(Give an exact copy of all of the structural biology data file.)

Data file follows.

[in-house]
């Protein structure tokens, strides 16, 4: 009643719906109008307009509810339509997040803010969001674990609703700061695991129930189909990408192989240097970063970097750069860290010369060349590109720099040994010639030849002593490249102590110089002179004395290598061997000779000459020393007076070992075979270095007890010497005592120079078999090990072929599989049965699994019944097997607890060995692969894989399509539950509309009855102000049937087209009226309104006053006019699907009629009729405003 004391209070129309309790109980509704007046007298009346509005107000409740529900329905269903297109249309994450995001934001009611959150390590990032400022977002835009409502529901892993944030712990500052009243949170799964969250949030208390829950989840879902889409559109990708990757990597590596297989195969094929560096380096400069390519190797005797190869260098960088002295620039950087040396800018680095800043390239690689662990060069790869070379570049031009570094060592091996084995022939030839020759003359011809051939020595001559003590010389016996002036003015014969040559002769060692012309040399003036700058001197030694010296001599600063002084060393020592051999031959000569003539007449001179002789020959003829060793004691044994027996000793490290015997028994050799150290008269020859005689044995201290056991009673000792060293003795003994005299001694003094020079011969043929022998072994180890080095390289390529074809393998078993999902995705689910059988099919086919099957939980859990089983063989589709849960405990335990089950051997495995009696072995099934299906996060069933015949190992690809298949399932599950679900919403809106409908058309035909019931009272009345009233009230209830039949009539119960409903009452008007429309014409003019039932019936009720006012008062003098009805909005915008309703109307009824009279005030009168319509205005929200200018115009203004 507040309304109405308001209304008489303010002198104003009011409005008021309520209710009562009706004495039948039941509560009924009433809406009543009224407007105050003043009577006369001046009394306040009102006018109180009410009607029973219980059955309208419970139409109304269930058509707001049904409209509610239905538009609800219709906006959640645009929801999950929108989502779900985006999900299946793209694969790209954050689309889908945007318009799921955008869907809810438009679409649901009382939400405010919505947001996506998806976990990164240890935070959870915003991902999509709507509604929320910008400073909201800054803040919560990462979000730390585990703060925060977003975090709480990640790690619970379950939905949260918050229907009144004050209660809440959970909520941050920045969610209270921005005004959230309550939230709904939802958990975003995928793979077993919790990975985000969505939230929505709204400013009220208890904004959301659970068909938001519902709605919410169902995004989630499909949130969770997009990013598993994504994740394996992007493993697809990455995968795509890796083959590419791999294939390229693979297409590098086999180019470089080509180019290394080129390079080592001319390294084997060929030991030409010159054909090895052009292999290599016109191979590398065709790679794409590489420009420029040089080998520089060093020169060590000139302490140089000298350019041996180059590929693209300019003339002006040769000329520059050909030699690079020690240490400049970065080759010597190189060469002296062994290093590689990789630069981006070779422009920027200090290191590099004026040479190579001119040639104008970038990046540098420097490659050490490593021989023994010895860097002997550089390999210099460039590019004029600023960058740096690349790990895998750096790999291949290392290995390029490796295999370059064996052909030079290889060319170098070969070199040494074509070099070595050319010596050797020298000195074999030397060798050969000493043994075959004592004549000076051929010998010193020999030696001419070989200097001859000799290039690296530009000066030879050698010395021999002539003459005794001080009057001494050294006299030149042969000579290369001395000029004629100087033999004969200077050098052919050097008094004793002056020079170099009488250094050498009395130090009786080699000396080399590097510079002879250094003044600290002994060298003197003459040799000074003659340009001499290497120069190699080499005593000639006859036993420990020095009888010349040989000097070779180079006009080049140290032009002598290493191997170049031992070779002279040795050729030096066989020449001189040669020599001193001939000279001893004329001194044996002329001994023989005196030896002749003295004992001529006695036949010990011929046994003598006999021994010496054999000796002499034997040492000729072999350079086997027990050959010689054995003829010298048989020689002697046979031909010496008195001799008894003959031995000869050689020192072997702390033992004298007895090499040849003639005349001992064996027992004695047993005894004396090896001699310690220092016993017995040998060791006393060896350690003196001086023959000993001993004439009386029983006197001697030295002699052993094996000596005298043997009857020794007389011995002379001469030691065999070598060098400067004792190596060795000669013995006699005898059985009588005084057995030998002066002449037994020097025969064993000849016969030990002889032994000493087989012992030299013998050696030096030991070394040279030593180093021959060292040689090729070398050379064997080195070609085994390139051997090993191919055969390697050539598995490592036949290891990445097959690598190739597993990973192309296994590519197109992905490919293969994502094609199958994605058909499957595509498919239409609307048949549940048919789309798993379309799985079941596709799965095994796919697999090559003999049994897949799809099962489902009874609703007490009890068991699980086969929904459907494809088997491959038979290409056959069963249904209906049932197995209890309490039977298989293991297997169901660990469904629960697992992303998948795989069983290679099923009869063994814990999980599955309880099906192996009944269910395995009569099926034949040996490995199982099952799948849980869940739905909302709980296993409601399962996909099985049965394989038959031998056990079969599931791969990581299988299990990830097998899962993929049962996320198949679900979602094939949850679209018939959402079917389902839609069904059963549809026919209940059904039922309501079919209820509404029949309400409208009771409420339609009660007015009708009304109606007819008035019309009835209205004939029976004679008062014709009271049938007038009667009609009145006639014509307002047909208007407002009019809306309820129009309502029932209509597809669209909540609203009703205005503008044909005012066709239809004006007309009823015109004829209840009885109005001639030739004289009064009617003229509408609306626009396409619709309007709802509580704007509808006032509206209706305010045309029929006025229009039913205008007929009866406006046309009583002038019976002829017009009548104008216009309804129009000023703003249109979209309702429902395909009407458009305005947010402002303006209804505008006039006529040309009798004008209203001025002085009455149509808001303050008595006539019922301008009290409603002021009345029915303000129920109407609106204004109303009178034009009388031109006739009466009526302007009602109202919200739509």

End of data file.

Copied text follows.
[in-house]
């Protein structure tokens, strides 16, 4: 009643719906109008307009509810339509997040803010969001674990609703700061695991129930189909990408192989240097970063970097750069860290010369060349590109720099040994010639030849002593490249102590110089002179004395290598061997000779000459020393007076070992075979270095007890010497005592120079078999090990072929599989049965699994019944097997607890060995692969894989399509539950509309009855102000049937087209009226309104006053006019699907009629009729405003 004391209070129309309790109980509704007046007298009346509005107000409740529900329905269903297109249309994450995001934001009611959150390590990032400022977002835009409502529901892993944030712990500052009243949170799964969250949030208390829950989840879902889409559109990708990757990597590596297989195969094929560096380096400069390519190797005797190869260098960088002295620039950087040396800018680095800043390239690689662990060069790869070379570049031009570094060592091996084995022939030839020759003359011809051939020595001559003590010389016996002036003015014969040559002769060692012309040399003036700058001197030694010296001599600063002084060393020592051999031959000569003539007449001179002789020959003829060793004691044994027996000793490290015997028994050799150290008269020859005689044995201290056991009673000792060293003795003994005299001694003094020079011969043929022998072994180890080095390289390529074809393998078993999902995705689910059988099919086919099957939980859990089983063989589709849960405990335990089950051997495995009696072995099934299906996060069933015949190992690809298949399932599950679900919403809106409908058309035909019931009272009345009233009230209830039949009539119960409903009452008007429309014409003019039932019936009720006012008062003098009805909005915008309703109307009824009279005030009168319509205005929200200018115009203004 507040309304109405308001209304008489303010002198104003009011409005008021309520209710009562009706004495039948039941509560009924009433809406009543009224407007105050003043009577006369001046009394306040009102006018109180009410009607029973219980059955309208419970139409109304269930058509707001049904409209509610239905538009609800219709906006959640645009929801999950929108989502779900985006999900299946793209694969790209954050689309889908945007318009799921955008869907809810438009679409649901009382939400405010919505947001996506998806976990990164240890935070959870915003991902999509709507509604929320910008400073909201800054803040919560990462979000730390585990703060925060977003975090709480990640790690619970379950939905949260918050229907009144004050209660809440959970909520941050920045969610209270921005005004959230309550939230709904939802958990975003995928793979077993919790990975985000969505939230929505709204400013009220208890904004959301659970068909938001519902709605919410169902995004989630499909949130969770997009990013598993994504994740394996992007493993697809990455995968795509890796083959590419791999294939390229693979297409590098086999180019470089080509180019290394080129390079080592001319390294084997060929030991030409010159054909090895052009292999290599016109191979590398065709790679794409590489420009420029040089080998520089060093020169060590000139302490140089000298350019041996180059590929693209300019003339002006040769000329520059050909030699690079020690240490400049970065080759010597190189060469002296062994290093590689990789630069981006070779422009920027200090290191590099004026040479190579001119040639104008970038990046540098420097490659050490490593021989023994010895860097002997550089390999210099460039590019004029600023960058740096690349790990895998750096790999291949290392290995390029490796295999370059064996052909030079290889060319170098070969070199040494074509070099070595050319010596050797020298000195074999030397060798050969000493043994075959004592004549000076051929010998010193020999030696001419070989200097001859000799290039690296530009000066030879050698010395021999002539003459005794001080009057001494050294006299030149042969000579290369001395000029004629100087033999004969200077050098052919050097008094004793002056020079170099009488250094050498009395130090009786080699000396080399590097510079002879250094003044600290002994060298003197003459040799000074003659340009001499290497120069190699080499005593000639006859036993420990020095009888010349040989000097070779180079006009080049140290032009002598290493191997170049031992070779002279040795050729030096066989020449001189040669020599001193001939000279001893004329001194044996002329001994023989005196030896002749003295004992001529006695036949010990011929046994003598006999021994010496054999000796002499034997040492000729072999350079086997027990050959010689054995003829010298048989020689002697046979031909010496008195001799008894003959031995000869050689020192072997702390033992004298007895090499040849003639005349001992064996027992004695047993005894004396090896001699310690220092016993017995040998060791006393060896350690003196001086023959000993001993004439009386029983006197001697030295002699052993094996000596005298043997009857020794007389011995002379001469030691065999070598060098400067004792190596060795000669013995006699005898059985009588005084057995030998002066002449037994020097025969064993000849016969030990002889032994000493087989012992030299013998050696030096030991070394040279030593180093021959060292040689090729070398050379064997080195070609085994390139051997090993191919055969390697050539598995490592036949290891990445097959690598190739597993990973192309296994590519197109992905490919293969994502094609199958994605058909499957595509498919239409609307048949549940048919789309798993379309799985079941596709799965095994796919697999090559003999049994897949799809099962489902009874609703007490009890068991699980086969929904459907494809088997491959038979290409056959069963249904209906049932197995209890309490039977298989293991297997169901660990469904629960697992992303998948795989069983290679099923009869063994814990999980599955309880099906192996009944269910395995009569099926034949040996490995199982099952799948849980869940739905909302709980296993409601399962996909099985049965394989038959031998056990079969599931791969990581299988299990990830097998899962993929049962996320198949679900979602094939949850679209018939959402079917389902839609069904059963549809026919209940059904039922309501079919209820509404029949309400409208009771409420339609009660007015009708009304109606007819008035019309009835209205004939029976004679008062014709009271049938007038009667009609009145006639014509307002047909208007407002009019809306309820129009309502029932209509597809669209909540609203009703205005503008044909005012066709239809004006007309009823015109004829209840009885109005001639030739004289009064009617003229509408609306626009396409619709309007709802509580704007509808006032509206209706305010045309029929006025229009039913205008007929009866406006046309009583002038019976002829017009009548104008216009309804129009000023703003249109979209309702429902395909009407458009305005947010402002303006209804505008006039006529040309009798004008209203001025002085009455149509808001303050008595006539019922301008009290409603002021009345029915303000129920109407609106204004109303009178034009009388031109006739009466009526302007009602109202919200739509």